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The dynamics of spinning tops is one of the major themes in classical mechanics. The problem is to understand the motion of a rigid body one point of which is kept fixed - here: at the center of the Cardan suspension. Euler and Lagrange were able to solve the equations of motion for two special cases which have since been associated with their names: the Euler case of a torque-free top, where the fixed point is the center of gravity, and the Lagrange case of a symmetric heavy top, where two moments of inertia are the same, and the center of gravity is on the symmetry axis. In general, the motion of a spinning top is non-integrable, chaotic. But Sonya Kovalevskaya found a third and last case that can be integrated. The Russian

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mathematician Sonya Kovalevskaya was awarded the Prix Bordin of the Paris Academy of Science, in 1888. In her contribution she presented the complete solution for the problem of a spinning top with two equal moments of inertia, the third one being half as large, and with the center of gravity not on the symmetry axis but in the plane of the two equal moments of inertia. This rigid body has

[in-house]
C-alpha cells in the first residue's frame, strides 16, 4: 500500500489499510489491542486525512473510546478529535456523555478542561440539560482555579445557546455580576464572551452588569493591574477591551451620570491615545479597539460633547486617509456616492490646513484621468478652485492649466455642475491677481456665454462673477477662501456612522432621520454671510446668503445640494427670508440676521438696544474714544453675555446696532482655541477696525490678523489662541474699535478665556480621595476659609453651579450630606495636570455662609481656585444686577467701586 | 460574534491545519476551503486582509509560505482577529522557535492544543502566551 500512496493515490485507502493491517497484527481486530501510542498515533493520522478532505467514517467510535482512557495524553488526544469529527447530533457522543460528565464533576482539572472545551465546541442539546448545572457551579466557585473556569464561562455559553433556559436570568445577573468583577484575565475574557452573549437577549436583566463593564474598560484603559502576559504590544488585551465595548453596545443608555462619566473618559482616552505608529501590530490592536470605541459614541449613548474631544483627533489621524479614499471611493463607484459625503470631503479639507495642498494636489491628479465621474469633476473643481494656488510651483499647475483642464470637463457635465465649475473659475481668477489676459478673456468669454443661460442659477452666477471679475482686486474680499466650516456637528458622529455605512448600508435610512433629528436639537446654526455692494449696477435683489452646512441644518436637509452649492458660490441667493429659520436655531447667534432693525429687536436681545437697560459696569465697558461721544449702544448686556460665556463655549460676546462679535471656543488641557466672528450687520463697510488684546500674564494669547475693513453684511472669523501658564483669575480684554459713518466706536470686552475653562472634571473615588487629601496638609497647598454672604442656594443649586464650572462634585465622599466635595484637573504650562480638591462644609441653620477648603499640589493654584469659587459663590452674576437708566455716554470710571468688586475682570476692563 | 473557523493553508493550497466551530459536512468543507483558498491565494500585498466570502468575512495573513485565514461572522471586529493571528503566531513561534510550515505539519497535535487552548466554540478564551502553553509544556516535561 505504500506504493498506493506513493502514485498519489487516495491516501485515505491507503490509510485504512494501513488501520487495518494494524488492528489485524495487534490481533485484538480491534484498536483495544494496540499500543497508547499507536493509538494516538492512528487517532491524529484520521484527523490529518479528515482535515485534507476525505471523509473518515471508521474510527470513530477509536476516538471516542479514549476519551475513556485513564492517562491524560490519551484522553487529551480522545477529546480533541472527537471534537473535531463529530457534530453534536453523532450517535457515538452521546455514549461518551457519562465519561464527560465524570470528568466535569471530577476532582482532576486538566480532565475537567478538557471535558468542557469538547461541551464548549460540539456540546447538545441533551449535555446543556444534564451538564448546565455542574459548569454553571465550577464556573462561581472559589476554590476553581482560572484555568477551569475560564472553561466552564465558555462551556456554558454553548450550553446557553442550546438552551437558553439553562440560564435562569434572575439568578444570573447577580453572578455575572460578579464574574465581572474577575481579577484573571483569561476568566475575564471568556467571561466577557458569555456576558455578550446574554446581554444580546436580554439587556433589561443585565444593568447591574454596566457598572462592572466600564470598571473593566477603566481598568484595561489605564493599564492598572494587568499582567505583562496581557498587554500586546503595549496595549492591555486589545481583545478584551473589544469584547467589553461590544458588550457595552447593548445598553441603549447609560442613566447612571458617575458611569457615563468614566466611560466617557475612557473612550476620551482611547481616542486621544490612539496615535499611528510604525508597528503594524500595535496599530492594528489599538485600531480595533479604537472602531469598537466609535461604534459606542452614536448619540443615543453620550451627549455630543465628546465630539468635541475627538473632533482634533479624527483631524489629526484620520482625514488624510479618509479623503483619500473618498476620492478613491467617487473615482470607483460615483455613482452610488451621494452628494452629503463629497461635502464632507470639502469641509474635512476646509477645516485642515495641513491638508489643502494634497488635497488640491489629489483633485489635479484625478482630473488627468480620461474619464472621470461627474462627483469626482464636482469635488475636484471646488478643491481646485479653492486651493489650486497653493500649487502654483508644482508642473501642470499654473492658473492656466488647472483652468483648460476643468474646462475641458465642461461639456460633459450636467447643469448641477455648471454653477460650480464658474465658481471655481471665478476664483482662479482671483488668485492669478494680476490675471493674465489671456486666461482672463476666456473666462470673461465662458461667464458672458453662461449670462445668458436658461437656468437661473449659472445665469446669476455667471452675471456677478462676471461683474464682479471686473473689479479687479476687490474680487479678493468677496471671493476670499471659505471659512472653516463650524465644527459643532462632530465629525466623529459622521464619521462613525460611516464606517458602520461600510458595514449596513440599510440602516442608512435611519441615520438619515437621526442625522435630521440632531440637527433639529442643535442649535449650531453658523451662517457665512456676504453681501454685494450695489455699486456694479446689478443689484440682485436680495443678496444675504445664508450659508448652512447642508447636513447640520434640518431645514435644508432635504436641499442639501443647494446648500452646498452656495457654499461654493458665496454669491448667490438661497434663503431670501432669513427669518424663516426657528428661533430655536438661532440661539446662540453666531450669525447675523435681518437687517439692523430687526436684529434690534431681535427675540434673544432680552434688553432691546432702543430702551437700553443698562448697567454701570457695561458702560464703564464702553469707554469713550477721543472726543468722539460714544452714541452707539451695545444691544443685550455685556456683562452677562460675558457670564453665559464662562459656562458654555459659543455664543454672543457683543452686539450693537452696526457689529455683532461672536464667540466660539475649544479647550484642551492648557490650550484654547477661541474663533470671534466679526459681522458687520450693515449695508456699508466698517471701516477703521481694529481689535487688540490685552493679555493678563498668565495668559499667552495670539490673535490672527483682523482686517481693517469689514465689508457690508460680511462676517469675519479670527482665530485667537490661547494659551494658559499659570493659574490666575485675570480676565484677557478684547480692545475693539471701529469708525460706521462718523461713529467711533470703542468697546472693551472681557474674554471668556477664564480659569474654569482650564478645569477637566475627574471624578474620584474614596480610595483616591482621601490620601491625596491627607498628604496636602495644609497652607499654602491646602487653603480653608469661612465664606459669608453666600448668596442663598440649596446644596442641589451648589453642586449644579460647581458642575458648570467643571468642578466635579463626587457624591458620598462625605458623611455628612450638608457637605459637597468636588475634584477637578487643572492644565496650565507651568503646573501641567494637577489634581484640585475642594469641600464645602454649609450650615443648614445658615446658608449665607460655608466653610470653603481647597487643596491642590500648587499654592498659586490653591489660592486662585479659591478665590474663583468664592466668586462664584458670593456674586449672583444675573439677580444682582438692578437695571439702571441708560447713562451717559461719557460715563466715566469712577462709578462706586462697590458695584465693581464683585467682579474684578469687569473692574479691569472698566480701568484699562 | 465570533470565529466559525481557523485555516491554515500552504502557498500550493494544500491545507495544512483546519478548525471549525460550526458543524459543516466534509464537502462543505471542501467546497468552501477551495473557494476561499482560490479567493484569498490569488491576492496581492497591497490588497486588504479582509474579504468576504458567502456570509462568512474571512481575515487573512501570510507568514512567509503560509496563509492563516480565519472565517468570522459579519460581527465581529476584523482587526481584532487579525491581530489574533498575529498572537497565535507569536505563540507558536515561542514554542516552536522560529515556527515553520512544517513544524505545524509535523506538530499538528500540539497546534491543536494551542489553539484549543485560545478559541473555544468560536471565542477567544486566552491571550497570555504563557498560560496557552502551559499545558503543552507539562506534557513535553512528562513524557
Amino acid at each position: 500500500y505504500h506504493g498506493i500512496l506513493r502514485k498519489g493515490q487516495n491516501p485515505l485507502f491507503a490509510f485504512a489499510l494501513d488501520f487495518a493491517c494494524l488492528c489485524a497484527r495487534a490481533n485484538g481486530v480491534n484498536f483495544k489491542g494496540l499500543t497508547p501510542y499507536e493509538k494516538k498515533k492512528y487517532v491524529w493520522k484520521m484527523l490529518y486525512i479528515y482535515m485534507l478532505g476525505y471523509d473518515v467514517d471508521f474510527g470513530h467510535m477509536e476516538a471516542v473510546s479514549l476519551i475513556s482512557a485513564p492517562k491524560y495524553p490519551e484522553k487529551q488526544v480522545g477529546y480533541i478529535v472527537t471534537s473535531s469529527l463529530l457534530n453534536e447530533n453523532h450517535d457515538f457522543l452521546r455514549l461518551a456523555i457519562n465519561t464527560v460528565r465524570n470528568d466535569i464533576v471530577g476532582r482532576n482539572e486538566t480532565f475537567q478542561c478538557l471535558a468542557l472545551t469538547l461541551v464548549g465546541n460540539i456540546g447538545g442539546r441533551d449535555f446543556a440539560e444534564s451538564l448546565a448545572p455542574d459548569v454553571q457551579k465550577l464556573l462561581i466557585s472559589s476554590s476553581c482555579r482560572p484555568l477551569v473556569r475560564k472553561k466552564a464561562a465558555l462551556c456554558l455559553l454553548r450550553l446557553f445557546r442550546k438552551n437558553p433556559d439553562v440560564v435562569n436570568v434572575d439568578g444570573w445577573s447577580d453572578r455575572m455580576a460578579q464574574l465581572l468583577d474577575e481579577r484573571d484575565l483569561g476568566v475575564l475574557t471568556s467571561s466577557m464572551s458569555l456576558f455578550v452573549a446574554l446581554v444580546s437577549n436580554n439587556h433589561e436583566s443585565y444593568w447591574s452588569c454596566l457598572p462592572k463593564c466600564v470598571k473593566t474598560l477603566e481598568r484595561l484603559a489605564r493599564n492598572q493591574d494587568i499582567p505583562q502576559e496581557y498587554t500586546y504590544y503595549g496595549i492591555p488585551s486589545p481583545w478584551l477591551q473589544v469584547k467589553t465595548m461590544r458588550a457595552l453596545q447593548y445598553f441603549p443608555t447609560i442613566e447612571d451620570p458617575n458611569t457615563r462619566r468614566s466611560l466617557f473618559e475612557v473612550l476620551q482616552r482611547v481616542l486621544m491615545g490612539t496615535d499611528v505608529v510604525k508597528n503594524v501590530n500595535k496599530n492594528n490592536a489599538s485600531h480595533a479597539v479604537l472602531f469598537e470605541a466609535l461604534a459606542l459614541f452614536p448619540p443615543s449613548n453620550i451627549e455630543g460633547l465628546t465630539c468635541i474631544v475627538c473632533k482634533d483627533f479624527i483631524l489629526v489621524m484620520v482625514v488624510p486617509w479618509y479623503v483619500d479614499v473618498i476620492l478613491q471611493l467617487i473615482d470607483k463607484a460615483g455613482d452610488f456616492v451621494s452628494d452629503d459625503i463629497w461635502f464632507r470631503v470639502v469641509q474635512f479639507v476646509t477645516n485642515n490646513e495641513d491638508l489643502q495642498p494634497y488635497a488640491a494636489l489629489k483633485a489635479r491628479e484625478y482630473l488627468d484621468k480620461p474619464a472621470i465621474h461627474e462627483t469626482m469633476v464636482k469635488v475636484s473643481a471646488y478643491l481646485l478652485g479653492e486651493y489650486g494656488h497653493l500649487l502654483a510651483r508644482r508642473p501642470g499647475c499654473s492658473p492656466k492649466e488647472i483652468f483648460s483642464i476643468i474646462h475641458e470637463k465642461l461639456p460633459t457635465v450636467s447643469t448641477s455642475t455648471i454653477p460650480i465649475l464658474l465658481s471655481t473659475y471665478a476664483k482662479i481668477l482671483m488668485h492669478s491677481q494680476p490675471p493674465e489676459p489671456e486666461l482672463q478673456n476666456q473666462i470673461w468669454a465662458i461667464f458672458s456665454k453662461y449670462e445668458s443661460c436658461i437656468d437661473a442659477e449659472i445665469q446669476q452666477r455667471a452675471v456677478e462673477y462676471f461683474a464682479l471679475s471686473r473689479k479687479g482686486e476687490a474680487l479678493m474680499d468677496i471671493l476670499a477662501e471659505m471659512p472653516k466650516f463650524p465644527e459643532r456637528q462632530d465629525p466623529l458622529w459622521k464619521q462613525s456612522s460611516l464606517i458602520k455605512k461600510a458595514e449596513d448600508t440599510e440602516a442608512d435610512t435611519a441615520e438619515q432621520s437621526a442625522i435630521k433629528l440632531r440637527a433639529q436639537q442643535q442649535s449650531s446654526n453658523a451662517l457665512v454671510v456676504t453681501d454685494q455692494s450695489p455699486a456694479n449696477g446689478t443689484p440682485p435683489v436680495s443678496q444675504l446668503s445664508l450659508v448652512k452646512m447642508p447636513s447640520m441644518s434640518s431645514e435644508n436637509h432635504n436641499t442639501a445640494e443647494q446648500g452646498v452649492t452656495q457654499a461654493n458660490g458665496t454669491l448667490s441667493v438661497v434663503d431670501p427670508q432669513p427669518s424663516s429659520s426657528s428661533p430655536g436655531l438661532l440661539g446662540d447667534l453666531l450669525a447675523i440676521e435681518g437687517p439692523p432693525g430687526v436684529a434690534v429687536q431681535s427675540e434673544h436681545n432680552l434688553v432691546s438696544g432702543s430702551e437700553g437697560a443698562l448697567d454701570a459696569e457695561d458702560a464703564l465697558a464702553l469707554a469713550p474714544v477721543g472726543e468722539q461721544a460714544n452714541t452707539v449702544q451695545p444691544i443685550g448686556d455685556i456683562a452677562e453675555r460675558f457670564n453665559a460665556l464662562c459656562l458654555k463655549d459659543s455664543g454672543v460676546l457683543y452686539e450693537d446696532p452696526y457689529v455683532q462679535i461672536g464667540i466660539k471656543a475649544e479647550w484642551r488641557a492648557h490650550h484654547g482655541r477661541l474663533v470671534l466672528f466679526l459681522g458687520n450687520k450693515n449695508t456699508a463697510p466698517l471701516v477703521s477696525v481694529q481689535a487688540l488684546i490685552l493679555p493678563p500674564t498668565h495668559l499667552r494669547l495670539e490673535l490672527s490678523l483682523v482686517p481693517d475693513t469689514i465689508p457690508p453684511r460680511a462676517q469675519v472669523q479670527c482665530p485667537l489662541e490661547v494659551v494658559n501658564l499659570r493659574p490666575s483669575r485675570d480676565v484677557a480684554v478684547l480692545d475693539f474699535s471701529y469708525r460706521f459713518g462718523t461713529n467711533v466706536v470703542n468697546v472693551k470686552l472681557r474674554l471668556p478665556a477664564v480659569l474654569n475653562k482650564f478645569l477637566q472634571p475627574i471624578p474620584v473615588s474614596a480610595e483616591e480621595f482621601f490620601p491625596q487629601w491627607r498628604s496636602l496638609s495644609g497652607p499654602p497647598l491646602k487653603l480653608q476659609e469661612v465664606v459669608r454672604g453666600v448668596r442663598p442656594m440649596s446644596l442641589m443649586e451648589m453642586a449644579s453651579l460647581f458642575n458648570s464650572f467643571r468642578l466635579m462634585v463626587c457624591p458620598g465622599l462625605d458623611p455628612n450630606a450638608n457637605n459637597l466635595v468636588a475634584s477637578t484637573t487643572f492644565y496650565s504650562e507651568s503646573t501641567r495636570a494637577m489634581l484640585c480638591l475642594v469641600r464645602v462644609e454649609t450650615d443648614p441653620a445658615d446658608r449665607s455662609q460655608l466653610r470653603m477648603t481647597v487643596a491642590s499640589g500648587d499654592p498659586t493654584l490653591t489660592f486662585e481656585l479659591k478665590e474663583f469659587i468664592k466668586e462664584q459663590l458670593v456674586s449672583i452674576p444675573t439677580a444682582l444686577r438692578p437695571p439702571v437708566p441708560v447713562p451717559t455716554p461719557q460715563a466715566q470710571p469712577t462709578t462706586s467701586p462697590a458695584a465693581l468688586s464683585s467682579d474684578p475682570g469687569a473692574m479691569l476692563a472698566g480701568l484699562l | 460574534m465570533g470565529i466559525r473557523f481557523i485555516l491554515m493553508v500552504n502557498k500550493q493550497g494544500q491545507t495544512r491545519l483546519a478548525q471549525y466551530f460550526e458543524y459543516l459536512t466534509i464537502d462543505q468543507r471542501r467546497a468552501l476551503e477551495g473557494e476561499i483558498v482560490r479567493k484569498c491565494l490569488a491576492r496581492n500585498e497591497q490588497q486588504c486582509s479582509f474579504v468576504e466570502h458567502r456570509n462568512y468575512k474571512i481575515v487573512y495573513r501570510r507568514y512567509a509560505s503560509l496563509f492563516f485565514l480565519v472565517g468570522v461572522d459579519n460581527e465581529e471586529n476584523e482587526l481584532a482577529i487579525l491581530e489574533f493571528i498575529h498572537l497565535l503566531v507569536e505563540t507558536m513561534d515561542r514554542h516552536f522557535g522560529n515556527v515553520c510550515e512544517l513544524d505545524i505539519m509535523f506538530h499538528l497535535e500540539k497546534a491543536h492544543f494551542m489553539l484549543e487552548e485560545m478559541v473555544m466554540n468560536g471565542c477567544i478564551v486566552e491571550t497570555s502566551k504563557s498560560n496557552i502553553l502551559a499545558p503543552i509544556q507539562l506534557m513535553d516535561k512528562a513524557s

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been built to fulfill Kovalevskaya´s requirements. However, in order to fix a point, a frame has been added. As a result, the motion is chaotic. Our aim is to understand and classify the various types of motion of the integrable Kovalevskaya top, i. e., the mathematical idealization of this real model, without frame, and without friction. This computer model behaves according to the solutions of Kovalevskaya equations of motion. At low energy, gravity dominates. The three degrees of freedom correspond to three pure types of motion. Rotation in stable hanging position, about the axis with the center of gravity. Pendulum motion about the second major axis. The moment of inertia is the same as about the first axis. Pendulum motion about the third major axis. - The moment of inertia is half as big. A superposition of the two pendulum motions. The typical motion is a combination of all three types. At high energy, gravity is no longer important. Rotation about the axis with the small moment of inertia is stable. Its orientation in space is arbitrary. In case the body rotates about its first major axis, the residual gravity causes precessional motion. If the center of gravity is too high, this rotation is unstable. The mathematical analysis requires a choice of suitable coordinates. The configuration space is SO3. It is convenient to specify the location of the three major axes of inertia - in a space fixed coordinate system. The equations of motion are invariant against rotation about the direction of gravity. The vertical component of the angular moment is a constant of motion. The rotiation is separated, the configuration space reduced. Viewed from the body fixed frame of reference, the direction of the vertical defines a reduced position. It moves on the surface of a sphere - the reduced configuration space S2.